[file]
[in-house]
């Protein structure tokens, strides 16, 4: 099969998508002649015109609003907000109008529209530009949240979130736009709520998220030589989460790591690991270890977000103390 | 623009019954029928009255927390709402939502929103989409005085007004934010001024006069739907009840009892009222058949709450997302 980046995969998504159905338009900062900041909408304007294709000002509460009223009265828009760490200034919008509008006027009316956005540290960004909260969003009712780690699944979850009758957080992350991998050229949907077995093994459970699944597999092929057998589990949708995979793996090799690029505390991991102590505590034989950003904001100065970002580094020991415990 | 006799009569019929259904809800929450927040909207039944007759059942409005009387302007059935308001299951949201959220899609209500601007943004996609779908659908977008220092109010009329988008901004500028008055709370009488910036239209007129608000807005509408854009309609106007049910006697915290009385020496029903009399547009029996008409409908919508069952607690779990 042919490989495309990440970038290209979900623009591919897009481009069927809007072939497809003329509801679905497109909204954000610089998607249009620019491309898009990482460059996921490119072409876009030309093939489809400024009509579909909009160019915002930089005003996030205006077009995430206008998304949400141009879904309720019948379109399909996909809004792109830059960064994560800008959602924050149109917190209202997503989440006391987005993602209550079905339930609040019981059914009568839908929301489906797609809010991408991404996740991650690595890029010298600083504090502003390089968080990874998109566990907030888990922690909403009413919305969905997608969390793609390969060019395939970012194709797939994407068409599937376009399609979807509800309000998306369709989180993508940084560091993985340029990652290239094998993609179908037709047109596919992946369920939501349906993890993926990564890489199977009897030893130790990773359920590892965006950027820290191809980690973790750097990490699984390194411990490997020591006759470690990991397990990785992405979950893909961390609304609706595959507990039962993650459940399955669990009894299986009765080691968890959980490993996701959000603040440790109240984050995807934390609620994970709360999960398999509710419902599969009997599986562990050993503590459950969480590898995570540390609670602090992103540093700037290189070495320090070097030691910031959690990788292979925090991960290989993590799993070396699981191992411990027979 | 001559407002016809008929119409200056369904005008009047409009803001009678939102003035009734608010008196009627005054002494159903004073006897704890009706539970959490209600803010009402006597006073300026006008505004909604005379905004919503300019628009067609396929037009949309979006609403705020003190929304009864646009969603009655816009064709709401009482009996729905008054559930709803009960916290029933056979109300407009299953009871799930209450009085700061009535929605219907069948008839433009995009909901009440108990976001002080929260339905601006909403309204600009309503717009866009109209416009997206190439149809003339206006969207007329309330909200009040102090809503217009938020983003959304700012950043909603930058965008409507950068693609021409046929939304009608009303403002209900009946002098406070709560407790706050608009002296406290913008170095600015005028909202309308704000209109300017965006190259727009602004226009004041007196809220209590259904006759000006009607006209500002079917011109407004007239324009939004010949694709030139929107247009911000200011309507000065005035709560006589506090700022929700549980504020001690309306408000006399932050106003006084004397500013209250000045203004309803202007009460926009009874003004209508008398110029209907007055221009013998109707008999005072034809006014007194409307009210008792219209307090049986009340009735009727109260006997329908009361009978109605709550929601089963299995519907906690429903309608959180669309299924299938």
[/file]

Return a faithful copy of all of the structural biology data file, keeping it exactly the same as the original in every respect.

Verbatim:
[in-house]
């Protein structure tokens, strides 16, 4: 099969998508002649015109609003907000109008529209530009949240979130736009709520998220030589989460790591690991270890977000103390 | 623009019954029928009255927390709402939502929103989409005085007004934010001024006069739907009840009892009222058949709450997302 980046995969998504159905338009900062900041909408304007294709000002509460009223009265828009760490200034919008509008006027009316956005540290960004909260969003009712780690699944979850009758957080992350991998050229949907077995093994459970699944597999092929057998589990949708995979793996090799690029505390991991102590505590034989950003904001100065970002580094020991415990 | 006799009569019929259904809800929450927040909207039944007759059942409005009387302007059935308001299951949201959220899609209500601007943004996609779908659908977008220092109010009329988008901004500028008055709370009488910036239209007129608000807005509408854009309609106007049910006697915290009385020496029903009399547009029996008409409908919508069952607690779990 042919490989495309990440970038290209979900623009591919897009481009069927809007072939497809003329509801679905497109909204954000610089998607249009620019491309898009990482460059996921490119072409876009030309093939489809400024009509579909909009160019915002930089005003996030205006077009995430206008998304949400141009879904309720019948379109399909996909809004792109830059960064994560800008959602924050149109917190209202997503989440006391987005993602209550079905339930609040019981059914009568839908929301489906797609809010991408991404996740991650690595890029010298600083504090502003390089968080990874998109566990907030888990922690909403009413919305969905997608969390793609390969060019395939970012194709797939994407068409599937376009399609979807509800309000998306369709989180993508940084560091993985340029990652290239094998993609179908037709047109596919992946369920939501349906993890993926990564890489199977009897030893130790990773359920590892965006950027820290191809980690973790750097990490699984390194411990490997020591006759470690990991397990990785992405979950893909961390609304609706595959507990039962993650459940399955669990009894299986009765080691968890959980490993996701959000603040440790109240984050995807934390609620994970709360999960398999509710419902599969009997599986562990050993503590459950969480590898995570540390609670602090992103540093700037290189070495320090070097030691910031959690990788292979925090991960290989993590799993070396699981191992411990027979 | 001559407002016809008929119409200056369904005008009047409009803001009678939102003035009734608010008196009627005054002494159903004073006897704890009706539970959490209600803010009402006597006073300026006008505004909604005379905004919503300019628009067609396929037009949309979006609403705020003190929304009864646009969603009655816009064709709401009482009996729905008054559930709803009960916290029933056979109300407009299953009871799930209450009085700061009535929605219907069948008839433009995009909901009440108990976001002080929260339905601006909403309204600009309503717009866009109209416009997206190439149809003339206006969207007329309330909200009040102090809503217009938020983003959304700012950043909603930058965008409507950068693609021409046929939304009608009303403002209900009946002098406070709560407790706050608009002296406290913008170095600015005028909202309308704000209109300017965006190259727009602004226009004041007196809220209590259904006759000006009607006209500002079917011109407004007239324009939004010949694709030139929107247009911000200011309507000065005035709560006589506090700022929700549980504020001690309306408000006399932050106003006084004397500013209250000045203004309803202007009460926009009874003004209508008398110029209907007055221009013998109707008999005072034809006014007194409307009210008792219209307090049986009340009735009727109260006997329908009361009978109605709550929601089963299995519907906690429903309608959180669309299924299938």